The KitKat Kid Scores A Wafer-Thin Victory

The KitKat Kid Scores A Wafer-Thin Victory 2

Wafer-free KitKats are one thing, but does it warrant a lawsuit?  Well, yes, actually.  For a London student who used the classic standby of  Donoghue v Stevenson to obtain a lifetime’s supply of KitKats in a settlement that showed remarkable legal and negotiation skills



Saima Ahmad was the successful litigant. A second-year LLB student at King’s College, London, threatened KitKat’s creators, Nestle, with legal action after buying a multi-pack of the popular chocolate treat for £2 last month.

However the young student found to her disappointment that the KitKats she had bought lacked their trademark wafers.

She wrote to Nestle with a reliance upon Donoghue v Stephenson, the case that is part of law student folklore – or should we say folk law.

This legendary House of Lords decision, handed down in 1932, created the modern concept of negligence and is still the benchmark for today’s duty of care.


That duty, Ms Ahmad wrote, was breached by Nestle. She said the confectionary giant fell short in its “manufacturing process” and “misled” her. According to online news website Metro, Ahmad’s letter continued:

The specific duty you owe in consistency in your manufacturing process. The failure to take due care in the manufacturing process resulted in a product being defective. As a result I feel as though I have been misled to part with my money and purchase a product that is clearly different from what has been marketed by Nestle.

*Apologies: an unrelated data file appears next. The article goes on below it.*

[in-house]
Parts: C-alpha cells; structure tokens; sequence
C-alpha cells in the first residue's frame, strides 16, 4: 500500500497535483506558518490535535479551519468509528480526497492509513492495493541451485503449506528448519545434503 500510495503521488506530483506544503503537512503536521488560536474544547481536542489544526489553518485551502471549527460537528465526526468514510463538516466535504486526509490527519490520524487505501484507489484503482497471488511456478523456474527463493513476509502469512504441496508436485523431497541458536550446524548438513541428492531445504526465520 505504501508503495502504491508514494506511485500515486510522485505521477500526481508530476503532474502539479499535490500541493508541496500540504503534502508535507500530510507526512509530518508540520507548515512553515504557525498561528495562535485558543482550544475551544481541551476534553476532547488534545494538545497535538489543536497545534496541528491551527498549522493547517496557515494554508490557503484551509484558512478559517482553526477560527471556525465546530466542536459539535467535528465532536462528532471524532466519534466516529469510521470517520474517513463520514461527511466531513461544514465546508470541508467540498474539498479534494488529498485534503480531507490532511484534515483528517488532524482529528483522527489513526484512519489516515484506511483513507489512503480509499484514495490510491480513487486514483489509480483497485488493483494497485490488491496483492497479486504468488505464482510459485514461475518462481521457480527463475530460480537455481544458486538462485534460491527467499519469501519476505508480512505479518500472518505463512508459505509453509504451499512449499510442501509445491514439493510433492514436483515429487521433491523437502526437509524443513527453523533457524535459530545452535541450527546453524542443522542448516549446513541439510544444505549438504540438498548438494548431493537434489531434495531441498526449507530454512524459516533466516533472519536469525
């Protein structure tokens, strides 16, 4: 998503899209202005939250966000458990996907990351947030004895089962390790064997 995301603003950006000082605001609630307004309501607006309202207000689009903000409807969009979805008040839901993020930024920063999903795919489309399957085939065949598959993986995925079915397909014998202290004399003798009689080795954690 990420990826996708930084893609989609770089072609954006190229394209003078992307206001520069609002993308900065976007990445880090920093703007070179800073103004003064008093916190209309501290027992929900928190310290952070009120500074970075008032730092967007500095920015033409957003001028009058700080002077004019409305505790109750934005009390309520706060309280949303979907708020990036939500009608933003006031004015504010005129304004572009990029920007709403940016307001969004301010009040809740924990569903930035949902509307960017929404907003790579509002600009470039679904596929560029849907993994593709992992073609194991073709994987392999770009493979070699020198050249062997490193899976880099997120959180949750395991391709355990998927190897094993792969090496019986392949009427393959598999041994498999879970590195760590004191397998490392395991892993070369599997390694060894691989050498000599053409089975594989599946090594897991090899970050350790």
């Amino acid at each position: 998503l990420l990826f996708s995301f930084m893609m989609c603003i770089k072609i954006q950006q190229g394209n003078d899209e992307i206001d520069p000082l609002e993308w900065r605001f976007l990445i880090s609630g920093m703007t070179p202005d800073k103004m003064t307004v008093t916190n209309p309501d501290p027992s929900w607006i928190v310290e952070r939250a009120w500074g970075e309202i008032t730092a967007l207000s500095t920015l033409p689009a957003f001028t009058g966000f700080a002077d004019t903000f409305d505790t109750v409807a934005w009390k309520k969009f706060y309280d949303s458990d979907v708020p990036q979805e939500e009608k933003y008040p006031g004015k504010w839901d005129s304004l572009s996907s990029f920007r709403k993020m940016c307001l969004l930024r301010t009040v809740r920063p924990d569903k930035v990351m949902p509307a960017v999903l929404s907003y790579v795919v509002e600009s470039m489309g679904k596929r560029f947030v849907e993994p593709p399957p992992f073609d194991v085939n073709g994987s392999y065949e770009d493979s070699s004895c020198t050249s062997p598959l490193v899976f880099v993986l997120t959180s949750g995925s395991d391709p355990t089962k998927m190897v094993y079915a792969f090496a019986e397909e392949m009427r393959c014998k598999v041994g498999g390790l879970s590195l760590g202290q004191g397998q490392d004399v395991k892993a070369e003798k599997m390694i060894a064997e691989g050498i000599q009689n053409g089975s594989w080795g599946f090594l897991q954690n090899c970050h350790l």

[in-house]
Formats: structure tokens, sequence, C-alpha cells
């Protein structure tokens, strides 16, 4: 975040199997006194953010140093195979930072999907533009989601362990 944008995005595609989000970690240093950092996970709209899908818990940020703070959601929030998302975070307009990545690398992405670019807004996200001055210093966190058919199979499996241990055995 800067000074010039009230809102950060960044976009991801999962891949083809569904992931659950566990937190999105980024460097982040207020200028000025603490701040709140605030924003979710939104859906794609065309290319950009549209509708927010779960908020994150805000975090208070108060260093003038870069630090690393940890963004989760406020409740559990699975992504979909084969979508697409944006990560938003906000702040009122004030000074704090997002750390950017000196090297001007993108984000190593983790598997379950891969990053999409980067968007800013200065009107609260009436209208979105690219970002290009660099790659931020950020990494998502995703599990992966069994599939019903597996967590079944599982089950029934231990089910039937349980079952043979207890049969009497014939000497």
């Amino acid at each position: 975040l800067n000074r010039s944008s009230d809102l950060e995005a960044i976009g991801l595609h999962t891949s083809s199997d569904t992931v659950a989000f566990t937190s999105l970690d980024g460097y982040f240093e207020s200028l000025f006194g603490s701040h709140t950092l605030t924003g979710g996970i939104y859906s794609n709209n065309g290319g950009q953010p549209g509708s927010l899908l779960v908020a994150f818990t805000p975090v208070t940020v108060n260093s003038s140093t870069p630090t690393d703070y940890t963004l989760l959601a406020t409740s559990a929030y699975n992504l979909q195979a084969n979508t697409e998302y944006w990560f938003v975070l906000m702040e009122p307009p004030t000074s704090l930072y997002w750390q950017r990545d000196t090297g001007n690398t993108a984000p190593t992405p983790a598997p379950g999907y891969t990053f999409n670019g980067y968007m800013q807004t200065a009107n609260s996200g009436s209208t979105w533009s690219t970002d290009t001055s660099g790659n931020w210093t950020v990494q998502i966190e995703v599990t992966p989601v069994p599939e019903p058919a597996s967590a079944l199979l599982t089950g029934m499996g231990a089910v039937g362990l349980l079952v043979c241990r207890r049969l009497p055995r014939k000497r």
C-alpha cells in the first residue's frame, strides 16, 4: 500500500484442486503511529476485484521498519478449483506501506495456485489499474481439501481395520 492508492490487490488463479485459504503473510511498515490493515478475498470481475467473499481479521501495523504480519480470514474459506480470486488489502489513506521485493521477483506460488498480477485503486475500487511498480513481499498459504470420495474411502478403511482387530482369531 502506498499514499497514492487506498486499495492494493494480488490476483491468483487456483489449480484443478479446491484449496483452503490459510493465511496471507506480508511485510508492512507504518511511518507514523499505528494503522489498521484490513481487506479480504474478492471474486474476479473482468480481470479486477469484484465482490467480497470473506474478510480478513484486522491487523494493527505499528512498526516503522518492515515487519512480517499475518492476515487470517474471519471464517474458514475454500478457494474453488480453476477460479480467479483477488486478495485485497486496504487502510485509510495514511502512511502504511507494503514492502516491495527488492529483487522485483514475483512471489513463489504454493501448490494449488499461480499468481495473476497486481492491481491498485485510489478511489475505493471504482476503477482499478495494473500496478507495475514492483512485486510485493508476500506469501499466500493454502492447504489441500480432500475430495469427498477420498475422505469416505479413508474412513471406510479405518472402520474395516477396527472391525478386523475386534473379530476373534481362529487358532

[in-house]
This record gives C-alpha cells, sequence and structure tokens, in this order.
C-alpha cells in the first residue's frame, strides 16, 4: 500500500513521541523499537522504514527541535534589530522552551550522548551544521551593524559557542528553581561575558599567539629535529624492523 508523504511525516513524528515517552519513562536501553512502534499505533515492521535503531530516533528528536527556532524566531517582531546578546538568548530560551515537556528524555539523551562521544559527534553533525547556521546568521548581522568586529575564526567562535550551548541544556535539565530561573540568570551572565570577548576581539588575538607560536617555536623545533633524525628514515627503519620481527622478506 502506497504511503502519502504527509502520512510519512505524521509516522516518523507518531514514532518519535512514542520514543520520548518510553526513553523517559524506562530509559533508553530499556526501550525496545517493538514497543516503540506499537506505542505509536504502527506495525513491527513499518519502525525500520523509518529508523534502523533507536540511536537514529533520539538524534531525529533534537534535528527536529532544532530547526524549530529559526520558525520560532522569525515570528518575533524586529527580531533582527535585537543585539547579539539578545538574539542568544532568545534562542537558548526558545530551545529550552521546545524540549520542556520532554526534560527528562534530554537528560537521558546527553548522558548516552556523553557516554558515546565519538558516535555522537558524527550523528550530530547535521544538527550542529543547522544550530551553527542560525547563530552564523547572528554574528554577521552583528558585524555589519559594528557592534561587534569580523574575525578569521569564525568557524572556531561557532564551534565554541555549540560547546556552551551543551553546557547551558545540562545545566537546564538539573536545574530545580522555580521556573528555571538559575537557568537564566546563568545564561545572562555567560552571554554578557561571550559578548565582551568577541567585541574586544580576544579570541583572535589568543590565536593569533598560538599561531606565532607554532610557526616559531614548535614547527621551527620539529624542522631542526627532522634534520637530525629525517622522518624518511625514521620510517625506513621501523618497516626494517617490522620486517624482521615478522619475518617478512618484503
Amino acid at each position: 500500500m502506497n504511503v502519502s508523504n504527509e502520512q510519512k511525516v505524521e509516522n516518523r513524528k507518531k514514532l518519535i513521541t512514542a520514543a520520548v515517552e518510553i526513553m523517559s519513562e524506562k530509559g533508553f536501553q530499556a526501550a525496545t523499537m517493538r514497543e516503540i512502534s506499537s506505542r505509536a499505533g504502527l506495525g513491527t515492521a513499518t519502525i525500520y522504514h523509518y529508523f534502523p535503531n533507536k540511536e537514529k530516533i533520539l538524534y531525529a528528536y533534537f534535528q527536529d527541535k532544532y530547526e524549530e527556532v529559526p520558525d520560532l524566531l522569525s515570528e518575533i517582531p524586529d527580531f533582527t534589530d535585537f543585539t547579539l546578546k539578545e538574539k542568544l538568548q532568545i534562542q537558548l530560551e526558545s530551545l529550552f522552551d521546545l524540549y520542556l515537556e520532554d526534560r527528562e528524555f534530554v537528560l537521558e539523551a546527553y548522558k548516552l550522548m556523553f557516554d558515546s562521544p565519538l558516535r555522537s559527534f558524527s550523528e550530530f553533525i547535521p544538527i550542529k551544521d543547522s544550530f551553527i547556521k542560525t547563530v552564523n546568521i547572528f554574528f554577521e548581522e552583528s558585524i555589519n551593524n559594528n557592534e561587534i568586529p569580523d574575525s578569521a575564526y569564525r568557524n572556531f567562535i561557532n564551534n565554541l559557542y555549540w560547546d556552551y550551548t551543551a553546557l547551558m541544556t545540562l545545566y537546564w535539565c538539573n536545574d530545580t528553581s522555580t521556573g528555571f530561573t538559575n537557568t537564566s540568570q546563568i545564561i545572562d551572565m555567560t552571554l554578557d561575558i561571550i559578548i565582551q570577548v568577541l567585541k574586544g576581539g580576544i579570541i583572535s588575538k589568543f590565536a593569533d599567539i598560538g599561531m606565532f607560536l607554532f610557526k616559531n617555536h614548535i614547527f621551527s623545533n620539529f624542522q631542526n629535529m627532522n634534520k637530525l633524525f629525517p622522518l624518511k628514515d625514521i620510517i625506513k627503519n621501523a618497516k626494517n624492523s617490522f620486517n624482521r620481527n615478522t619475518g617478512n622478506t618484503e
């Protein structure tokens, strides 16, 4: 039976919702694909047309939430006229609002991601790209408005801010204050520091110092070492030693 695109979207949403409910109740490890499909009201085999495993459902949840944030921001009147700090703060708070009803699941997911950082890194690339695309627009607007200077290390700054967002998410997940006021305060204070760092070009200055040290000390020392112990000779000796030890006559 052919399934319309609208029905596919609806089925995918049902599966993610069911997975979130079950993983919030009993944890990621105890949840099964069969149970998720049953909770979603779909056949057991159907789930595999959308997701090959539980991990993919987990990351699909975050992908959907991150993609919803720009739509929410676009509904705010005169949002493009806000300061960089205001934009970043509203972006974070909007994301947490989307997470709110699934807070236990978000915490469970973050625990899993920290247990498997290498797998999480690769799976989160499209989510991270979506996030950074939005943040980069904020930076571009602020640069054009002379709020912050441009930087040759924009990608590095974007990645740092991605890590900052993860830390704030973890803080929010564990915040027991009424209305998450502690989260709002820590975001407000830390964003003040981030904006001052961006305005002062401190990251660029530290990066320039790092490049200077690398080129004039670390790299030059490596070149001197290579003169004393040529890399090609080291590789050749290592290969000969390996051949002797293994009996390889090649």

In true personal injury law style, she also claimed to have suffered a “monetary” and “emotional” loss:

I would like a full refund of the defective pack of KitKat I purchased. I have also lost my faith in Nestle. Clearly, if I wanted to purchase a confectionery item that is purely chocolate, I would have purchased a bar of Galaxy. I would therefore like to request a life-long supply of KitKat so that I can act as a means of quality control – it appears you need me more than I need you.

The waferless KitKat phenomenon was as an “extremely important issue” she said.


It augers well – or not – for industry that there are Kitkat guardians out there ready to do battle in the most vociferous manner.  Now, if she can only be recruited to take on Volkswagen or GM – or maybe a pharmaceutical company.

It won’t be long, we suspect.

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